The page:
What happens when one institutes proceedings against a defendant and only later realises that another defendant should have been joined?

The Rules of Court specifically provide for a procedure for joining a new defendant to an existing action. The procedure is relatively simple: the plaintiff brings an application to join the new defendant to the main action. Once this joinder application is successful, the plaintiff amends its particulars of claim to include the new defendant/s and the new defendant can thereafter enter a plea. The main action then proceeds as normal.

The joinder application procedure is more convenient than instituting fresh proceedings against the new defendant, as it allows the plaintiff to deal with their claim against both defendants at once and reduces costs. But does the service of an interlocutory joinder application interrupt prescription against a new defendant?

A claim generally prescribes three years after a debt becomes due. The Prescription Act, No 68 of 1969 (Act) provides that prescription is interrupted when the debtor is served with any “process” whereby the creditor claims payment of the debt. Therefore, where a summons is served on a defendant, there is no question that prescription is interrupted.

The Act, however, is not clear as to whether this “process” includes a joinder application. The lower courts have handed down conflicting decisions on this topic. Then came Peter Taylor and Associates v Bell Estates (Pty) Ltd 2014 (2) SA 312 (SCA).

In the Peter Taylor case, Bell Estates sued the underwriter of an insurance policy, as it had repudiated a claim made by Bell Estates under the policy. Bell Estates later became aware that the underwriter’s repudiation arose due to the fact that its insurance broker, Peter Taylor and Associates, had been negligent. As a result, Bell Estates attempted to join Peter Taylor and Associates to the main proceedings by way of a joinder application.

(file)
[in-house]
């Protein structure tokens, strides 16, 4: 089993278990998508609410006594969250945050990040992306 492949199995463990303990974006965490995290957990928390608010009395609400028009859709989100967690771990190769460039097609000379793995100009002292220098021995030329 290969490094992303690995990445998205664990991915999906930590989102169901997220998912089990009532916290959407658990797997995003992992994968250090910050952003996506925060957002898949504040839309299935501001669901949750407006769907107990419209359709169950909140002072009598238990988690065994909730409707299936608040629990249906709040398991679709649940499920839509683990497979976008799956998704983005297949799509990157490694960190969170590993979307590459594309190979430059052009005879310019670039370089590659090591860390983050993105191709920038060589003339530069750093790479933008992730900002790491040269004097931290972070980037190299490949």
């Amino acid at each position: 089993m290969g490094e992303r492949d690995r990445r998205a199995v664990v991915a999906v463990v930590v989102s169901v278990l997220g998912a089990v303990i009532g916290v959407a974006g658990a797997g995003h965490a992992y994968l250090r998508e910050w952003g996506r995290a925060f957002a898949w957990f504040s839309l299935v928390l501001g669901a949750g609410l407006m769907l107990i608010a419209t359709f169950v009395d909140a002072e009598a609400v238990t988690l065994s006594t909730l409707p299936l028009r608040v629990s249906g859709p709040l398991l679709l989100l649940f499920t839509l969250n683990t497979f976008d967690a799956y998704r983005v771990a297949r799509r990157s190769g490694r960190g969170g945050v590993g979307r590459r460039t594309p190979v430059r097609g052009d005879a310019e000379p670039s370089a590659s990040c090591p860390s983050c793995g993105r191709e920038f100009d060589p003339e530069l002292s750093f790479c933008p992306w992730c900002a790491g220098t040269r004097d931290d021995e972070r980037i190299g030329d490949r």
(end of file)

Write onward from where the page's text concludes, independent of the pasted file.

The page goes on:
The joinder application was served on Peter Taylor and Associates within the three year prescription period, but the application was not finalised until after the expiry of the three year period. Peter Taylor and Associates contended that the claim against it had prescribed, as service of the joinder application was insufficient to interrupt prescription against it.

The Supreme Court of Appeal (SCA) concluded that the test to determine whether a specific “process” (in this case the joinder application) is sufficient to interrupt prescription, is two-fold:

  • firstly, the court must look at whether the joinder application and the main claim (for payment of the debt) are sufficiently close to one another; and
  • secondly, in order to determine whether the two are sufficiently close, it must be determined whether the issues raised in the joinder process, finally dispose of any elements in the main claim. In light of this test, according to the SCA, a joinder application would not finally dispose of any elements relating to the liability of Peter Taylor and Associates and therefore does not constitute a “process” for the purpose of interrupting prescription.

One could argue that this approach is inconsistent with the general purpose of prescription: to penalise unreasonable inaction on the part of the creditor. In an instance where a notice of joinder is served on the new defendant before the claim has prescribed, it is incorrect to claim that there has been inaction on the part of the plaintiff in prosecuting its claim against the new defendant.

In light of this judgment, it is extremely important that all potential defendants be cited in an action well within the prescribed time period, and that any parties who have not been cited are joined as soon as possible.

Alternatively, when prescription is looming, a plaintiff would be wise to issue a separate summons against the new defendant after which they can take steps to consolidate the two actions.